Figure legend:Class I recommendation. CRT-P: Cardiac resynchronization device. CRT-D device for cardiac resynchronization and defibrillation. HF: heart failure. SR: Sinus rhythm. LBBB: left bundle branch block. LVEF: Left ventricular ejection fraction. *:For patients who are expected to survive with good functional status for > 1 year. **: Despite optimal pharmacological therapy.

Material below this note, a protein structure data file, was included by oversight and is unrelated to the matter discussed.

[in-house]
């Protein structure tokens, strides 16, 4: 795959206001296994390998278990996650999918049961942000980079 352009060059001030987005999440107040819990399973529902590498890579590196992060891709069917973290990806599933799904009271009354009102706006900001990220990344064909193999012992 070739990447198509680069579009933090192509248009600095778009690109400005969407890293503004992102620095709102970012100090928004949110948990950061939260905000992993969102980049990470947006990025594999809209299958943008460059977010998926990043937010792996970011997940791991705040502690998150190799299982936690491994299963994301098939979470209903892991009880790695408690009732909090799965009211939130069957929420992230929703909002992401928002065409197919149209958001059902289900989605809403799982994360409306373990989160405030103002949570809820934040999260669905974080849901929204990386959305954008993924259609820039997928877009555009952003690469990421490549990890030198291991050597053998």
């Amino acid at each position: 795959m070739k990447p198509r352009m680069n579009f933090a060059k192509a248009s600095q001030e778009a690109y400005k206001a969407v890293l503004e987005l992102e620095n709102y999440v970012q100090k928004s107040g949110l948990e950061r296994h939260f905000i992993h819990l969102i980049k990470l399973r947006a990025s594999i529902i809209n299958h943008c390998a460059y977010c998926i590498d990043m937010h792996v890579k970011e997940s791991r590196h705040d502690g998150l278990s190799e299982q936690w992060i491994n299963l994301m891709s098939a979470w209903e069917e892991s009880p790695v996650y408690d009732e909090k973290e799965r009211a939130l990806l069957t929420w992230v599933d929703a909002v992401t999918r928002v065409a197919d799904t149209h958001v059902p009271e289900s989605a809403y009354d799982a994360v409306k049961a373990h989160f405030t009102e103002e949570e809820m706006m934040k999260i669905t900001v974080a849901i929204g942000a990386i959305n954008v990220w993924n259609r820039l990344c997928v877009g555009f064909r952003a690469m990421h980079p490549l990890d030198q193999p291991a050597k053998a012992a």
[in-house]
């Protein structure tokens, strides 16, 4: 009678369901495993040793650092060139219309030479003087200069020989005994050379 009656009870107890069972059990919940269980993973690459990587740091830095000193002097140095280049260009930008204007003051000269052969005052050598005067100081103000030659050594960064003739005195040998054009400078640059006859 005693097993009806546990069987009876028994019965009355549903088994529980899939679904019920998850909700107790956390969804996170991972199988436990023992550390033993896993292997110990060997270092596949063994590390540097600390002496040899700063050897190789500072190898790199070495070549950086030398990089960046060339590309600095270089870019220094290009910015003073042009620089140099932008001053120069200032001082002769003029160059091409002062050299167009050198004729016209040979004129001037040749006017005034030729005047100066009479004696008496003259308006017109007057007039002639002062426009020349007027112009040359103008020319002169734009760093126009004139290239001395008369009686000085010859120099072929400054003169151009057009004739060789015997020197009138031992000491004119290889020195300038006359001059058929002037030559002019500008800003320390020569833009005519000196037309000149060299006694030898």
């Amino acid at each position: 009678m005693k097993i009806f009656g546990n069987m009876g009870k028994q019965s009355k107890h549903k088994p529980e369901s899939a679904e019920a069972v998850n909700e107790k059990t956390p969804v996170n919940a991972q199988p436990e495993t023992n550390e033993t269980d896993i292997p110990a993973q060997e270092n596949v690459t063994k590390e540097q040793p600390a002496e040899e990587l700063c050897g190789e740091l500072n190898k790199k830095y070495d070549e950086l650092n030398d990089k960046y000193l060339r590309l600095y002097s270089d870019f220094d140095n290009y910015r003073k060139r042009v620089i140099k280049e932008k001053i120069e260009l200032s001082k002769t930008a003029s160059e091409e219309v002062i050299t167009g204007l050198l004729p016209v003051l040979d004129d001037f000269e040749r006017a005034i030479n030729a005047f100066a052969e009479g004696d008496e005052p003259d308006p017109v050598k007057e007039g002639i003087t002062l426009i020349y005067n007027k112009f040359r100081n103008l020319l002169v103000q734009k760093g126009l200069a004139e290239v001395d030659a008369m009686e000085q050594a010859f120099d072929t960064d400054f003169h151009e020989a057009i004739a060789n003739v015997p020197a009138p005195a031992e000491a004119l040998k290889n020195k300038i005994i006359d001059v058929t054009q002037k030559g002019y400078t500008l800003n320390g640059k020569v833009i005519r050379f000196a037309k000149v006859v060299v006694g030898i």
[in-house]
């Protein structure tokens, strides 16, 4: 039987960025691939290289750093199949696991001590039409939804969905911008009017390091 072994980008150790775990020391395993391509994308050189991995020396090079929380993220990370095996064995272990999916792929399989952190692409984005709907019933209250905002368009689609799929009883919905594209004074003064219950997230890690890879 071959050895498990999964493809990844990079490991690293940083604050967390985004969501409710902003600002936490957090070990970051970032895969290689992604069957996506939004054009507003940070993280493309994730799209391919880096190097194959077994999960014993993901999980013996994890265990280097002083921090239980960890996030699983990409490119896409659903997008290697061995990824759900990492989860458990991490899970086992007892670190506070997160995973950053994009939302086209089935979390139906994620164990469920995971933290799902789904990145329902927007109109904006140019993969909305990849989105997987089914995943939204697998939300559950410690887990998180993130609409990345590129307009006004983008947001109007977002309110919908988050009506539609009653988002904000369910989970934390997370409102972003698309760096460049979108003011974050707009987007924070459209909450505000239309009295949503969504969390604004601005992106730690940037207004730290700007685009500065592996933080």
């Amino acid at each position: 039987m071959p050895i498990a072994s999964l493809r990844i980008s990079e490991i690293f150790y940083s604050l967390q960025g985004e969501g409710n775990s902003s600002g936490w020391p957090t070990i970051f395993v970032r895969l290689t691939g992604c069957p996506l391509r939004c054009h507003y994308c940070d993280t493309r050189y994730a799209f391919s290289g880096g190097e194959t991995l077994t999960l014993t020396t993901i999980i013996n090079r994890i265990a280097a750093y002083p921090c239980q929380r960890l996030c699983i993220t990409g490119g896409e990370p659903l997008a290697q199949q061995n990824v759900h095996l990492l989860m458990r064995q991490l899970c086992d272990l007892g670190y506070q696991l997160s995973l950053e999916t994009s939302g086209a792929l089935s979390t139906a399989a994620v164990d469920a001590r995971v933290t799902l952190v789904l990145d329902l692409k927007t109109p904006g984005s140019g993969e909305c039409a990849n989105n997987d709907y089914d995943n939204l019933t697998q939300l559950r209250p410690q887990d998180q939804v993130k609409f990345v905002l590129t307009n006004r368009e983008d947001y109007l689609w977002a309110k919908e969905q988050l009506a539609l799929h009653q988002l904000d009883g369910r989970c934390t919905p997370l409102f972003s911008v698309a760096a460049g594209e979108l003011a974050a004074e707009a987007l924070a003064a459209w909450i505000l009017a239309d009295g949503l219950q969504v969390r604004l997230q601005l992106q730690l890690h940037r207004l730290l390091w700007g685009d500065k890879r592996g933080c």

Activation of the interventricular septum and right ventricle in left bundle branch block (LBBB) occurs at an early stage through the right branch. As a result, the left ventricle is activated from the septoapical to the posterolateral region and from the endocardium to the epicardium (figure 2) in a slow manner because of the absence of conduction tissue (cell to cell conduction). Together, these particularities lead to uncoordinated and ineffective myocardial contraction. On the one hand, early septal contraction does not increase pressure in the left ventricular cavity due to the absence of opposition from the posterolateral wall. Subsequently, lateral contraction occurs during late systole so that the intraventricular maximum pressure is reached at the beginning of diastole. The result is a reduction in stroke volume that, together with mitral regurgitation secondary to late activation of papillary muscle, causes a significant decrease in cardiac output. The purpose of cardiac resynchronisation therapy in these patients is to eliminate this delay in activation by simultaneous stimulation of the septum and left ventricular wall, and thus, allowing for more efficient mechanical contraction. Figure 2. Pathophysiology of intraventricular conduction disorders. On the left side, ventricular myocardial activation vector in patients with LBBB. On the right, ventricular myocardial activation vector in patients with RBBB.